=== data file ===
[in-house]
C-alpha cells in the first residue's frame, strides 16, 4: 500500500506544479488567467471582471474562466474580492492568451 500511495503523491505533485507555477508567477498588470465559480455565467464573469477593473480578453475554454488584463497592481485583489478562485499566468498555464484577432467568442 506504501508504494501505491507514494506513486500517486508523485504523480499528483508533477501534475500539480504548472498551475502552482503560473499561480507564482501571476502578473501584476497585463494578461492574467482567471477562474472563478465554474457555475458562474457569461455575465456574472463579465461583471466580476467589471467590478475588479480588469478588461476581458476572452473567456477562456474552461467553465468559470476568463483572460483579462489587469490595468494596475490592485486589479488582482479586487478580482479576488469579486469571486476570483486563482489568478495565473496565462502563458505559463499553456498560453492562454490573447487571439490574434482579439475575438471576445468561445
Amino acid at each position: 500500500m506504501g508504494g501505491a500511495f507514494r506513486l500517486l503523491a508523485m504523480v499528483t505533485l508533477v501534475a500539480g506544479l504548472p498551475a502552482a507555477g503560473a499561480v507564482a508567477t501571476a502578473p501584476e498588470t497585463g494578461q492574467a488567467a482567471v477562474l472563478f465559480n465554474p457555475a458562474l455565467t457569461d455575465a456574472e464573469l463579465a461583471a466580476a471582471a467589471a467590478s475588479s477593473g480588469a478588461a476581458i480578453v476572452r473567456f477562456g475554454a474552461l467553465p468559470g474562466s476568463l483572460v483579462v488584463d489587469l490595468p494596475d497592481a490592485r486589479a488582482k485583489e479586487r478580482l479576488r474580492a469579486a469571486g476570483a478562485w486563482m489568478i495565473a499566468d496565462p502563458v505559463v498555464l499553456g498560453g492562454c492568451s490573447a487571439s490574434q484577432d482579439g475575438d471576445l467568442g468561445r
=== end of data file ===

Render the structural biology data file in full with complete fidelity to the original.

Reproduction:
[in-house]
C-alpha cells in the first residue's frame, strides 16, 4: 500500500506544479488567467471582471474562466474580492492568451 500511495503523491505533485507555477508567477498588470465559480455565467464573469477593473480578453475554454488584463497592481485583489478562485499566468498555464484577432467568442 506504501508504494501505491507514494506513486500517486508523485504523480499528483508533477501534475500539480504548472498551475502552482503560473499561480507564482501571476502578473501584476497585463494578461492574467482567471477562474472563478465554474457555475458562474457569461455575465456574472463579465461583471466580476467589471467590478475588479480588469478588461476581458476572452473567456477562456474552461467553465468559470476568463483572460483579462489587469490595468494596475490592485486589479488582482479586487478580482479576488469579486469571486476570483486563482489568478495565473496565462502563458505559463499553456498560453492562454490573447487571439490574434482579439475575438471576445468561445
Amino acid at each position: 500500500m506504501g508504494g501505491a500511495f507514494r506513486l500517486l503523491a508523485m504523480v499528483t505533485l508533477v501534475a500539480g506544479l504548472p498551475a502552482a507555477g503560473a499561480v507564482a508567477t501571476a502578473p501584476e498588470t497585463g494578461q492574467a488567467a482567471v477562474l472563478f465559480n465554474p457555475a458562474l455565467t457569461d455575465a456574472e464573469l463579465a461583471a466580476a471582471a467589471a467590478s475588479s477593473g480588469a478588461a476581458i480578453v476572452r473567456f477562456g475554454a474552461l467553465p468559470g474562466s476568463l483572460v483579462v488584463d489587469l490595468p494596475d497592481a490592485r486589479a488582482k485583489e479586487r478580482l479576488r474580492a469579486a469571486g476570483a478562485w486563482m489568478i495565473a499566468d496565462p502563458v505559463v498555464l499553456g498560453g492562454c492568451s490573447a487571439s490574434q484577432d482579439g475575438d471576445l467568442g468561445r